The light from hot soot

This chapter describes a fascinating series of events in the history of science. They occurred at the beginning of the 20th century, and started quite innocuously with a disagreement between experimental evidence and theoretical prediction in the area of 'blackbody radiation'. The distribution of colours of light from hot surfaces, such as, burning coal or molten metal, did not make sense.

Classical thermodynamics, the well-established theory of heat and heat transfer, made excellent predictions of some of the general features of the spectrum, but when it came to specific models for the process, something was decidedly wrong

Wilhelm Wien produced a model which agreed quite well with experiment at short wavelengths, but in order to make it right at longer wavelengths, he had to 'fiddle' with the formula, or make a mathematical adjustment, for which there was no justification. Lord Rayleigh produced a more detailed model, which was right for long wavelengths, but the predicted energy of radiation shot off to infinity at the other end of the spectrum — the ultraviolet catastrophe.

In 1901, Max Planck made a revolutionary suggestion — an 'act of despair', as he called it. By restricting the allowed energy of light for a given wavelength, he was able to derive an exact formula, which fitted the experimental results everywhere. As a matter of fact it was just like Wien's 'fiddled' expression, but this time it was based on sound physical reasoning. Still, there was a heavy price to pay: Planck had to make the assumption that only certain levels of energy are possible for an electric oscillator, which are an integral number of quantum units hf.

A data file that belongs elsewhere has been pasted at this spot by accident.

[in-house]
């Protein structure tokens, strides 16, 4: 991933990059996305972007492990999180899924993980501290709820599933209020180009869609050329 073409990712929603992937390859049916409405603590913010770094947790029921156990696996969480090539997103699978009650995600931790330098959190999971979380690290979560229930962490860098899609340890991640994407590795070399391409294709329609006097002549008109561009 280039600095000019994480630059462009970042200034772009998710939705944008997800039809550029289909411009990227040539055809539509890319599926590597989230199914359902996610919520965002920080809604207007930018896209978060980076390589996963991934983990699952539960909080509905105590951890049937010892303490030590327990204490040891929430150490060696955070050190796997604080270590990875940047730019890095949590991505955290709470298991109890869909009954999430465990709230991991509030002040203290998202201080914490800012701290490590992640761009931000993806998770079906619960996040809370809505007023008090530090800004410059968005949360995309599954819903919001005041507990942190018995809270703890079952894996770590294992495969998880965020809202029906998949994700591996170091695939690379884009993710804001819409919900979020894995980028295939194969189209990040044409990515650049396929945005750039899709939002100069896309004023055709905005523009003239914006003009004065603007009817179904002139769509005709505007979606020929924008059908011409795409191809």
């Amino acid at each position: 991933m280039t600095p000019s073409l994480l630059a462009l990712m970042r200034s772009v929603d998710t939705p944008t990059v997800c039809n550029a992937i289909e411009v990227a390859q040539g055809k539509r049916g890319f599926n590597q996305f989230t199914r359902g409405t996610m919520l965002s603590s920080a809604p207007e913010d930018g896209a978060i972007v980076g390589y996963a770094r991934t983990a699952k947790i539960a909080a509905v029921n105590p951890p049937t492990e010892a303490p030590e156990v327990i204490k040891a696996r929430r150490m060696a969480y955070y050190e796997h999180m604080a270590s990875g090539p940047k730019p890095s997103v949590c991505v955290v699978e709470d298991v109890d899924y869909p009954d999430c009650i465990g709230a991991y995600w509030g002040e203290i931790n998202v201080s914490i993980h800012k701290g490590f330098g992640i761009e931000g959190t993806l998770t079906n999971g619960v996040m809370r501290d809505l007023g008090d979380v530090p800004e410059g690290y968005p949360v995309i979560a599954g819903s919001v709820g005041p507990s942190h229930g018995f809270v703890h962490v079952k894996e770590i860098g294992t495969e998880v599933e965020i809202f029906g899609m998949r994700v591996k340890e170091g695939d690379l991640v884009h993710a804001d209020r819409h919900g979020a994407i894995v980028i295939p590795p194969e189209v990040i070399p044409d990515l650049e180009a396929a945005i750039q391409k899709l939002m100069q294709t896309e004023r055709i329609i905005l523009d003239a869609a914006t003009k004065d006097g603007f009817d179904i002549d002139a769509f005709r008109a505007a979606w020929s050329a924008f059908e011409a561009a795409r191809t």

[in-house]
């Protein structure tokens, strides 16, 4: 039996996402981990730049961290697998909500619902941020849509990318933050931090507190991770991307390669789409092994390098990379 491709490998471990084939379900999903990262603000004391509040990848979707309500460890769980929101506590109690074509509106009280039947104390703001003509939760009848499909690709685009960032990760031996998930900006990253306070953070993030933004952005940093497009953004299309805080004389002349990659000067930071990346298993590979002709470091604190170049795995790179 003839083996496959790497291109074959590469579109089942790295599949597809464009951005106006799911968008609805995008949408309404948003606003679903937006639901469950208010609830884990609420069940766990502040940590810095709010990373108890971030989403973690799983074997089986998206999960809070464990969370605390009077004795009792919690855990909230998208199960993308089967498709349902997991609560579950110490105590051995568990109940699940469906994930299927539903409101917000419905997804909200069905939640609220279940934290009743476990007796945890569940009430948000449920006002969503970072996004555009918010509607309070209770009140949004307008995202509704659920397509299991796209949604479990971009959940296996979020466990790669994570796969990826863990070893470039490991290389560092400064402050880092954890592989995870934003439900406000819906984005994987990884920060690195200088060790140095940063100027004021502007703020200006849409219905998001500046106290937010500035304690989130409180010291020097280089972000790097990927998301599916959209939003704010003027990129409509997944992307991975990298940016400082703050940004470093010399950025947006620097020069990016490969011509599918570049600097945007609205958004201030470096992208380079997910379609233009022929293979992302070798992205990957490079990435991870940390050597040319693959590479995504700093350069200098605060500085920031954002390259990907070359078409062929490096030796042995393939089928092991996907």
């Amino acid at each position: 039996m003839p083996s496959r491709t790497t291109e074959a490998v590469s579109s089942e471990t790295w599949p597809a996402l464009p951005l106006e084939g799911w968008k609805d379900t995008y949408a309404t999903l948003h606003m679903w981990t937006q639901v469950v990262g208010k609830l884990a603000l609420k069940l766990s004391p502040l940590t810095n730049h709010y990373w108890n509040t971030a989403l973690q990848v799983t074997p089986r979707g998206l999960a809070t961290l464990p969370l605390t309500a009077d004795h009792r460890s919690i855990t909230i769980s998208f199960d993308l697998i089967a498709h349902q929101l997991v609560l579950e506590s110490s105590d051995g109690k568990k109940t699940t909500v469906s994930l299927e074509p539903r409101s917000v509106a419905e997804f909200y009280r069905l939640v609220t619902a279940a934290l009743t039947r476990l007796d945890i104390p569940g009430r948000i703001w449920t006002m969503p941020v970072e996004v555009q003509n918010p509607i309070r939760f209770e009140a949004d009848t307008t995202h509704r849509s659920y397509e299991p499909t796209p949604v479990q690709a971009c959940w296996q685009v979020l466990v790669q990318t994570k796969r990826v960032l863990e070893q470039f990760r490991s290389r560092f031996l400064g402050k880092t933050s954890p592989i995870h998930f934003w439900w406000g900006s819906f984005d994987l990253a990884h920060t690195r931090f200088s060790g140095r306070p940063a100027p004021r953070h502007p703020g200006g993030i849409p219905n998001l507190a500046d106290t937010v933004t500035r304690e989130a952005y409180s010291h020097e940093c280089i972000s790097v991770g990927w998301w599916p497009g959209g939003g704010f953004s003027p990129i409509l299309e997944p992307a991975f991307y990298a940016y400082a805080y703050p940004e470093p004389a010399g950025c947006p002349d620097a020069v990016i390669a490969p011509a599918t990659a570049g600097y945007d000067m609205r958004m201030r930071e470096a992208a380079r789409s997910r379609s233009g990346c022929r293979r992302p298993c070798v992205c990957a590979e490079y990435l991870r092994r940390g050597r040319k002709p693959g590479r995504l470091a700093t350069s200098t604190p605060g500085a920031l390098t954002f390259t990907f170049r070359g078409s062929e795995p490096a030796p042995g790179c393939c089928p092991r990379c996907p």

Up to then, an inherent understanding in natural philosophy was that there are no restrictions on the possible values of physical entities. The suggestion that Nature is not continuous was so reactionary that Planck was afraid to publish his hypothesis, and it was in fact not generally accepted until the successful work of Niels Bohr in 1913. Physicists were reluctant to abandon long-established beliefs, with some notable exceptions, such as Albert Einstein, who in 1905 had developed the concept of quantisation even further in his theory of the photoelectric effect.

To follow this chapter in detail, some knowledge of basic mechanics and thermodynamics is helpful, but the reader should get a good feeling for the concepts by skimming through the more detailed parts of the discussion, particularly in Section 11.2. When you come to Sections 11.5.1-11.5.4, again skim through the mathematical discussion. If you are comfortable with the mathematics, however, you should enjoy following Planck's footsteps to one of the most fundamental discoveries in the history of physics

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